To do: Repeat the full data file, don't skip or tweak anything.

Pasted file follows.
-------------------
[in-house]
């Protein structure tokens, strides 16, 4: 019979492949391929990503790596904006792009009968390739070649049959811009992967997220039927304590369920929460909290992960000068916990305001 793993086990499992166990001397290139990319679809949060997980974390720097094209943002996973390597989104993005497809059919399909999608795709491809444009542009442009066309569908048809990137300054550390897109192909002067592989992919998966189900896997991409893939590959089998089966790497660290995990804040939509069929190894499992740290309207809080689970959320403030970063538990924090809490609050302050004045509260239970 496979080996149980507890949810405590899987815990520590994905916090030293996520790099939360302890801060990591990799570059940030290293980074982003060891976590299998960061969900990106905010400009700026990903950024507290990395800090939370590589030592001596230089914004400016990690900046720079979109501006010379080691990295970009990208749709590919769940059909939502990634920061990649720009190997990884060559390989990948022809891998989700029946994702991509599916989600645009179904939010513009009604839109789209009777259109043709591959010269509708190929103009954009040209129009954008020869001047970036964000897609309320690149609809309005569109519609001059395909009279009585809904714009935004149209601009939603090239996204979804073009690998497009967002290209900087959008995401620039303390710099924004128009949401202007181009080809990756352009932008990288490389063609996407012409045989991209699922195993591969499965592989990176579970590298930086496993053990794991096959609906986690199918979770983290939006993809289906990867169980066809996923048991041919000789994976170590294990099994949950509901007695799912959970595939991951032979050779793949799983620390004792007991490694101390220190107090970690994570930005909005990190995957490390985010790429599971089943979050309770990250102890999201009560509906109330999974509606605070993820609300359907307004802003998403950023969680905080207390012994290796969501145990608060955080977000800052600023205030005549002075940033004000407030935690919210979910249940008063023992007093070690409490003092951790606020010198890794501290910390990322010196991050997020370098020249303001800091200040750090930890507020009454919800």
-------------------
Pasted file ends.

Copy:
[in-house]
């Protein structure tokens, strides 16, 4: 019979492949391929990503790596904006792009009968390739070649049959811009992967997220039927304590369920929460909290992960000068916990305001 793993086990499992166990001397290139990319679809949060997980974390720097094209943002996973390597989104993005497809059919399909999608795709491809444009542009442009066309569908048809990137300054550390897109192909002067592989992919998966189900896997991409893939590959089998089966790497660290995990804040939509069929190894499992740290309207809080689970959320403030970063538990924090809490609050302050004045509260239970 496979080996149980507890949810405590899987815990520590994905916090030293996520790099939360302890801060990591990799570059940030290293980074982003060891976590299998960061969900990106905010400009700026990903950024507290990395800090939370590589030592001596230089914004400016990690900046720079979109501006010379080691990295970009990208749709590919769940059909939502990634920061990649720009190997990884060559390989990948022809891998989700029946994702991509599916989600645009179904939010513009009604839109789209009777259109043709591959010269509708190929103009954009040209129009954008020869001047970036964000897609309320690149609809309005569109519609001059395909009279009585809904714009935004149209601009939603090239996204979804073009690998497009967002290209900087959008995401620039303390710099924004128009949401202007181009080809990756352009932008990288490389063609996407012409045989991209699922195993591969499965592989990176579970590298930086496993053990794991096959609906986690199918979770983290939006993809289906990867169980066809996923048991041919000789994976170590294990099994949950509901007695799912959970595939991951032979050779793949799983620390004792007991490694101390220190107090970690994570930005909005990190995957490390985010790429599971089943979050309770990250102890999201009560509906109330999974509606605070993820609300359907307004802003998403950023969680905080207390012994290796969501145990608060955080977000800052600023205030005549002075940033004000407030935690919210979910249940008063023992007093070690409490003092951790606020010198890794501290910390990322010196991050997020370098020249303001800091200040750090930890507020009454919800």